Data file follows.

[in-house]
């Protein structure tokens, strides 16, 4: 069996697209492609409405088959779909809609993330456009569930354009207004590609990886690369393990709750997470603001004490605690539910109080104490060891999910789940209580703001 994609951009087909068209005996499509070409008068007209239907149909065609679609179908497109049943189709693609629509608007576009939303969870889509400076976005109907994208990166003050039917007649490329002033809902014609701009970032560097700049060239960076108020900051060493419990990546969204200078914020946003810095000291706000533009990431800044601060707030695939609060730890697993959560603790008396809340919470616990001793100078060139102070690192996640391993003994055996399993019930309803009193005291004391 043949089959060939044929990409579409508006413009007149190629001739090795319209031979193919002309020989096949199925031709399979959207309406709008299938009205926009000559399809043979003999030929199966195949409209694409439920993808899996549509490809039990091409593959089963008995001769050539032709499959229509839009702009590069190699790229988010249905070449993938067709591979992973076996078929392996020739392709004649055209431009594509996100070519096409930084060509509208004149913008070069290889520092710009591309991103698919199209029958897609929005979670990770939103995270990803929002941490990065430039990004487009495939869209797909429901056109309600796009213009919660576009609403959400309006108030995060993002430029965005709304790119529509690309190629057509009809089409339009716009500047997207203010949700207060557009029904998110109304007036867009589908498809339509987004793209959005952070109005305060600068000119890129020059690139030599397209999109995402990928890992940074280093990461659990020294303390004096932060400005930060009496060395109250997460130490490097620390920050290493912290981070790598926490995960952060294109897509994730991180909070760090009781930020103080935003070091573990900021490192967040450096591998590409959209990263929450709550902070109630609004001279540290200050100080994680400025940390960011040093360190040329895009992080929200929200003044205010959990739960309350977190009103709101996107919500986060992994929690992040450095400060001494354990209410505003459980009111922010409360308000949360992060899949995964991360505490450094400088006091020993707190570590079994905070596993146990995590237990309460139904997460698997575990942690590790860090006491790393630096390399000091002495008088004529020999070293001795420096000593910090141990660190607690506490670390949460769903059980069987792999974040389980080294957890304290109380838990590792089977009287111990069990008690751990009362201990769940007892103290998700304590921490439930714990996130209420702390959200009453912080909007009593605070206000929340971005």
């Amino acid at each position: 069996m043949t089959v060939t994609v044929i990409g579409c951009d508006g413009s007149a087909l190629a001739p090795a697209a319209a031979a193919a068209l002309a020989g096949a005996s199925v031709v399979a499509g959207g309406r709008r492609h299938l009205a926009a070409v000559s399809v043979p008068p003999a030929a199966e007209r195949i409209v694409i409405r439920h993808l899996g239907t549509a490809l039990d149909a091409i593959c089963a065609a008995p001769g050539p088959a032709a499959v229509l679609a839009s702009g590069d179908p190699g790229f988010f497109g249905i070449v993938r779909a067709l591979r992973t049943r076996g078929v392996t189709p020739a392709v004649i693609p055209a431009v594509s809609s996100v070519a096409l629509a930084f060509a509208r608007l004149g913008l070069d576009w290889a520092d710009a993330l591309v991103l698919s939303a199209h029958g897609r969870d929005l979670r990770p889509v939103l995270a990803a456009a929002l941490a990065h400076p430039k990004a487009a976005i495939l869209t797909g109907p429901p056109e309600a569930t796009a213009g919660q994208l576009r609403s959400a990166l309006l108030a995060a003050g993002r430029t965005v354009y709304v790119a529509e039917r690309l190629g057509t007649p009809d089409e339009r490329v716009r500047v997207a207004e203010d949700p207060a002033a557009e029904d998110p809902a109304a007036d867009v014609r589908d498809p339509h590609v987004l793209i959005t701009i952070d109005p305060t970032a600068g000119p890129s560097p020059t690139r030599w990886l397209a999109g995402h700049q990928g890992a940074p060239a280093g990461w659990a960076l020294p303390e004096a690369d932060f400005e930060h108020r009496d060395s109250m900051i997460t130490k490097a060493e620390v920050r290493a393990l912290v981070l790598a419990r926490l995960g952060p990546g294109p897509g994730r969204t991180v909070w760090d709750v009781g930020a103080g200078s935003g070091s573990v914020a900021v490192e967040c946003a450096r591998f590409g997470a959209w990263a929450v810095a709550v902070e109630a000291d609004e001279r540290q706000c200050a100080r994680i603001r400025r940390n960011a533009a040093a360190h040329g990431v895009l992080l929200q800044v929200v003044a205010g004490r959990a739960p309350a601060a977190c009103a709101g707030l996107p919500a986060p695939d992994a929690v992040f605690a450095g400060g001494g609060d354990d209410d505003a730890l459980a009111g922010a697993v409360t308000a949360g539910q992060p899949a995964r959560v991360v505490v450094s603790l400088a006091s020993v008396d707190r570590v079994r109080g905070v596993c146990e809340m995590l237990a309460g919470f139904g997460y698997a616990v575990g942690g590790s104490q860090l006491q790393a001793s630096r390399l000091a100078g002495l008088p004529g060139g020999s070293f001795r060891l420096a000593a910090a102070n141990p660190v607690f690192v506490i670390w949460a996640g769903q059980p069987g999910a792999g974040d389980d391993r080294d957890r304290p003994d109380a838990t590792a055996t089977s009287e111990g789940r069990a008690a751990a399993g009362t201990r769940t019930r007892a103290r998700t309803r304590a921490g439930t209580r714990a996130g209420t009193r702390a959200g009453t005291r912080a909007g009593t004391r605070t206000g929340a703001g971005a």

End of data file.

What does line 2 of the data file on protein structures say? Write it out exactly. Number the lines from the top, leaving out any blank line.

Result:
């Protein structure tokens, strides 16, 4: 069996697209492609409405088959779909809609993330456009569930354009207004590609990886690369393990709750997470603001004490605690539910109080104490060891999910789940209580703001 994609951009087909068209005996499509070409008068007209239907149909065609679609179908497109049943189709693609629509608007576009939303969870889509400076976005109907994208990166003050039917007649490329002033809902014609701009970032560097700049060239960076108020900051060493419990990546969204200078914020946003810095000291706000533009990431800044601060707030695939609060730890697993959560603790008396809340919470616990001793100078060139102070690192996640391993003994055996399993019930309803009193005291004391 043949089959060939044929990409579409508006413009007149190629001739090795319209031979193919002309020989096949199925031709399979959207309406709008299938009205926009000559399809043979003999030929199966195949409209694409439920993808899996549509490809039990091409593959089963008995001769050539032709499959229509839009702009590069190699790229988010249905070449993938067709591979992973076996078929392996020739392709004649055209431009594509996100070519096409930084060509509208004149913008070069290889520092710009591309991103698919199209029958897609929005979670990770939103995270990803929002941490990065430039990004487009495939869209797909429901056109309600796009213009919660576009609403959400309006108030995060993002430029965005709304790119529509690309190629057509009809089409339009716009500047997207203010949700207060557009029904998110109304007036867009589908498809339509987004793209959005952070109005305060600068000119890129020059690139030599397209999109995402990928890992940074280093990461659990020294303390004096932060400005930060009496060395109250997460130490490097620390920050290493912290981070790598926490995960952060294109897509994730991180909070760090009781930020103080935003070091573990900021490192967040450096591998590409959209990263929450709550902070109630609004001279540290200050100080994680400025940390960011040093360190040329895009992080929200929200003044205010959990739960309350977190009103709101996107919500986060992994929690992040450095400060001494354990209410505003459980009111922010409360308000949360992060899949995964991360505490450094400088006091020993707190570590079994905070596993146990995590237990309460139904997460698997575990942690590790860090006491790393630096390399000091002495008088004529020999070293001795420096000593910090141990660190607690506490670390949460769903059980069987792999974040389980080294957890304290109380838990590792089977009287111990069990008690751990009362201990769940007892103290998700304590921490439930714990996130209420702390959200009453912080909007009593605070206000929340971005």